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24-01-2020, 19:37   #46
givyjoe
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Whether you like it or not, the owners of those properties are willing to wait until the right offer comes. It may never come, but that is their choice, unless it is outlandishly priced, odds are they have a reasonably good chance of eventually selling.
Whether you like it or not, if the no one is willing to meet the sellers asking price, then it isn't worth the asking price. Jesus wept, it's not complicated.
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24-01-2020, 19:40   #47
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Whether you like it or not, if the no one is willing to meet the sellers asking price, then it isn't worth the asking price. Jesus wept, it's not complicated.
That’s the way it goes with property sales. Some sellers have no time limit and are willing to wait.
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24-01-2020, 19:42   #48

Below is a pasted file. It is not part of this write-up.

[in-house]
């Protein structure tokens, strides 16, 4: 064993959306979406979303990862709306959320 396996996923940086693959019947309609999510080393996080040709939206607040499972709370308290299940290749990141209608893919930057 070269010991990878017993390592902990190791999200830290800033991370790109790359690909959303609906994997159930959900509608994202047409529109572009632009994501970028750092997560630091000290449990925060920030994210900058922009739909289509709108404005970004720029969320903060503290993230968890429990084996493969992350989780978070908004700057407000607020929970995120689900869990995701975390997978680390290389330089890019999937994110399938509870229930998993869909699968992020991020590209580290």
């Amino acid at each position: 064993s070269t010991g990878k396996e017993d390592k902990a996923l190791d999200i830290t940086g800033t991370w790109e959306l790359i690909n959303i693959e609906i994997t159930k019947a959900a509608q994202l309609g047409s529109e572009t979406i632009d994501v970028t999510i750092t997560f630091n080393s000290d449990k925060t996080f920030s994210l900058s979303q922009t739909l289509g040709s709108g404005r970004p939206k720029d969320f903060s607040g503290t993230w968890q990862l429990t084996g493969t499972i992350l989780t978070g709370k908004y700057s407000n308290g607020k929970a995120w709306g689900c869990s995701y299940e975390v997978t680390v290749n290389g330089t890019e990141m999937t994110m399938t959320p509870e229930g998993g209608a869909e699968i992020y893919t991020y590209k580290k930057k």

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That’s the way it goes with property sales. Some sellers have no time limit and are willing to wait.
By willing to wait, do you mean until prices rise and eventually their house is actually worth what they are willing to accept? Again, if no one is meeting the price, then it isn't worth the price they want AT THAT TIME.
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24-01-2020, 19:46   #49
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By willing to wait, do you mean until prices rise and eventually their house is actually worth what they are willing to accept? Again, if no one is meeting the price, then it isn't worth the price they want AT THAT TIME.